The research represents the first time functional magnetic resonance imaging (fMRI) has been used to investigate brain activity associated with speech delay. "With the advent of neuroimaging, we saw a new way of looking at language disorders," said Nolan R. Altman, M.D., co-author of the study and chief of radiology at Miami Children's Hospital.
The researchers completed fMRI studies on 17 abnormally speech-delayed children and 35 age-matched children without delayed speech to compare the brain activation patterns between the two groups. To study the brain's reaction to passive language, the children's brains were imaged as they listened to audiotapes of their mothers. The children were between ages 2 and 8 with a mean age of approximately 4 ½ years.
The findings indicated that children with seriously delayed speech have higher levels of right brain lobe activity than children without delayed speech, who tend to use the left side of their brains when they listen. They also found that language-delayed children age 4 and older had less total brain activation than the children in the control group, potentially indicating that speech-delayed children are less receptive to language as they age.
Children typically say their first words by age 1 and advance to simple sentences by age 2 ½ or 3. If a 1-year-old child has not made verbal sounds, or if his or her speech is extremely unclear compared with that of children of similar age, then it may be advisable for parents to consult their family physician or a speech pathologist to determine if the child has a language disorder, according to the researchers.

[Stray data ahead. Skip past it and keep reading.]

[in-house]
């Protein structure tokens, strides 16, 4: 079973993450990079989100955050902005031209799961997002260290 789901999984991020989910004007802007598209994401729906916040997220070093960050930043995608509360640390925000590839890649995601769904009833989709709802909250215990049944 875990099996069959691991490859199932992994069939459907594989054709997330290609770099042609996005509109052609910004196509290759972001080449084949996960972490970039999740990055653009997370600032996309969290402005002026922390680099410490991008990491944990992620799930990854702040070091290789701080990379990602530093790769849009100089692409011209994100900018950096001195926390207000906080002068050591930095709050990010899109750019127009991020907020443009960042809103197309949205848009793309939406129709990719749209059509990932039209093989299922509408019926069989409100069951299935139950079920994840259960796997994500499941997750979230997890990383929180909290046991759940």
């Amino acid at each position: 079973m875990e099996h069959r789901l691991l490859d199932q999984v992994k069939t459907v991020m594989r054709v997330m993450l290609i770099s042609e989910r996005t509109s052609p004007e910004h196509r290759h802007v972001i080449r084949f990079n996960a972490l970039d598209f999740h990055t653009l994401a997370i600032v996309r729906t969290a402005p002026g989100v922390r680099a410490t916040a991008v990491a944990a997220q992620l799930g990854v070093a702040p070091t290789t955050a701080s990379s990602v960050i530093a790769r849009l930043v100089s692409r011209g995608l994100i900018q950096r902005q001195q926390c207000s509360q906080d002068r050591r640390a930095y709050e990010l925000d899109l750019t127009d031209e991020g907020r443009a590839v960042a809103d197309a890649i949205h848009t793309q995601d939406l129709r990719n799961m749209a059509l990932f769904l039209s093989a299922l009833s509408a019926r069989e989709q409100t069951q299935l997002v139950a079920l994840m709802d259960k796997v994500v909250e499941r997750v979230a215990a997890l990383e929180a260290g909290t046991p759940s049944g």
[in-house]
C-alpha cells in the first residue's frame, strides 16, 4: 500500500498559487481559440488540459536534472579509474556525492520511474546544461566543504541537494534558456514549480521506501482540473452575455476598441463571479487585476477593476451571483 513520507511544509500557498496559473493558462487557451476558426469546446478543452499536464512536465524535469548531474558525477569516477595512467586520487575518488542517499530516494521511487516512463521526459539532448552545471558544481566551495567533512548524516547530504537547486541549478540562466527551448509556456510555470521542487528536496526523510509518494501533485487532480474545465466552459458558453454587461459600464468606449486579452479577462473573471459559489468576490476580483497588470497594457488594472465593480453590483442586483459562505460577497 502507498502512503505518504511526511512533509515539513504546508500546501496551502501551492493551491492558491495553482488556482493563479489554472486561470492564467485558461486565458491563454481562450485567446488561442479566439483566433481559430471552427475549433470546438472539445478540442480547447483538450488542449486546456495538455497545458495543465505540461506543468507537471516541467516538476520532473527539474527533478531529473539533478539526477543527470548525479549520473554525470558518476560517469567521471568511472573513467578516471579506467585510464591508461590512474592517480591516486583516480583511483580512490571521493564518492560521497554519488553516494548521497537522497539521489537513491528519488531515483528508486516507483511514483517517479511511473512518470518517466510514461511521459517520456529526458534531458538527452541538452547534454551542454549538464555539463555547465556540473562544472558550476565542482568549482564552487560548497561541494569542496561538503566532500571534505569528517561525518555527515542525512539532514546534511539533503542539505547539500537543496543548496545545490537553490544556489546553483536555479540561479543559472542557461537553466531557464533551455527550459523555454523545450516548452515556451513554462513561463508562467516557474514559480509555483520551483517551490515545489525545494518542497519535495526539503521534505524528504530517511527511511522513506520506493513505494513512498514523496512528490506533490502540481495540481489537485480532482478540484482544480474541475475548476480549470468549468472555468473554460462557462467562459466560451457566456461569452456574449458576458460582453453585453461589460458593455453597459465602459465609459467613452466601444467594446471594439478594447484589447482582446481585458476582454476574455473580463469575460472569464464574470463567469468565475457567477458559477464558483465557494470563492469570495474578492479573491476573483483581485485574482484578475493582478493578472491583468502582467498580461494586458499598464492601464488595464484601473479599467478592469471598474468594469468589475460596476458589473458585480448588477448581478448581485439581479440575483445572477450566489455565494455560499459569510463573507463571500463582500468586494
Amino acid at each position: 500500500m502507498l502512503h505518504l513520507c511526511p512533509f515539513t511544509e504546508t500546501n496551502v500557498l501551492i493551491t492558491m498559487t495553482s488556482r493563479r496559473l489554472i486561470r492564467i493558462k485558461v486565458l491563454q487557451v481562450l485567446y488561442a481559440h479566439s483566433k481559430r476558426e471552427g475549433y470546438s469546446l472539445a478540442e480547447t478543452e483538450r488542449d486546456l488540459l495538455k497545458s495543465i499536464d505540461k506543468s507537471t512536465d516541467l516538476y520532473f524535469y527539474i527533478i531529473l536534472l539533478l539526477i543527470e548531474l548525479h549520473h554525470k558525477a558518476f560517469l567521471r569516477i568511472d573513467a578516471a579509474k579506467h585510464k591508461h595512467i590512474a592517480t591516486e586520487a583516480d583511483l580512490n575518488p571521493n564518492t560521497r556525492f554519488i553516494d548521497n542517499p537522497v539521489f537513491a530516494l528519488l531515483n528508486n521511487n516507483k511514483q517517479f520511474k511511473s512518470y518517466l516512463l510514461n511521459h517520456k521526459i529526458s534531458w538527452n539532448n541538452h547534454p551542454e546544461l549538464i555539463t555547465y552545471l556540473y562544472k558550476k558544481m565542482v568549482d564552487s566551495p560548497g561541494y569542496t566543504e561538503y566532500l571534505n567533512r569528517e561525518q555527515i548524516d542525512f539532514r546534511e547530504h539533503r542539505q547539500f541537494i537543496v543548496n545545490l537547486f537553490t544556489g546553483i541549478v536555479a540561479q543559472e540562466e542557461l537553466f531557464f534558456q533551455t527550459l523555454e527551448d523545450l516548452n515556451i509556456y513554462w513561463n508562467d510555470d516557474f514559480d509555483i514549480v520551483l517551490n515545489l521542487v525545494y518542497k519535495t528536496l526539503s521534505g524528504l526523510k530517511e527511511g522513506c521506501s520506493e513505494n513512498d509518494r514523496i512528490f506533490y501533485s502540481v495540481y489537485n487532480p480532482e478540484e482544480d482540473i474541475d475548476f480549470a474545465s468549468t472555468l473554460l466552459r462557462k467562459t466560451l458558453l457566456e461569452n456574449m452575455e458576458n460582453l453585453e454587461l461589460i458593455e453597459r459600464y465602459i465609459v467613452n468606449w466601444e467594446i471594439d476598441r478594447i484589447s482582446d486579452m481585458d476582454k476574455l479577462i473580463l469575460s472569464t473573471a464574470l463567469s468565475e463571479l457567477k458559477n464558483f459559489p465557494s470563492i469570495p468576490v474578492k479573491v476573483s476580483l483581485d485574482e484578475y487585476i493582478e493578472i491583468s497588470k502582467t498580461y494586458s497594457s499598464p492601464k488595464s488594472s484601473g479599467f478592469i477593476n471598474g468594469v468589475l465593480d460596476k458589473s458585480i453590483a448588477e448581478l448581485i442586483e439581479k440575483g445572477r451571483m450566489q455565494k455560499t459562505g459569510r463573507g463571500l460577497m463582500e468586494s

"The overall ramifications of our early research augment the accepted importance of early intervention for children with language disorders," Dr. Altman explained. "With fMRI, radiologists may be able to help diagnose, guide and monitor treatment of children with these complex disorders." According to the American Speech-Language Hearing Association (ASHA), an estimated 2 percent of children have a condition that may cause speech delay, including emotional or behavioral disabilities, birth complications, cleft lip or palate, developmental disabilities, hearing loss or lack of environmental stimulation.
Dr. Altman said the next step is to expand the study and develop a reliable test to diagnose language delay. He emphasized the importance of early identification of children with speech-delayed brain activation patterns, so that interventions can be started early, when they are most effective.
"A valid test identifying language delay would be valuable to both the practitioner and the child," Dr. Altman said. "Alternatively, after the child goes through speech therapy or another intervention, we can re-scan to see if the brain appears more normal."
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"Speech-Delayed Children: An FMRI Study." Collaborating with Dr. Altman on this paper was Byron Bernal, M.D.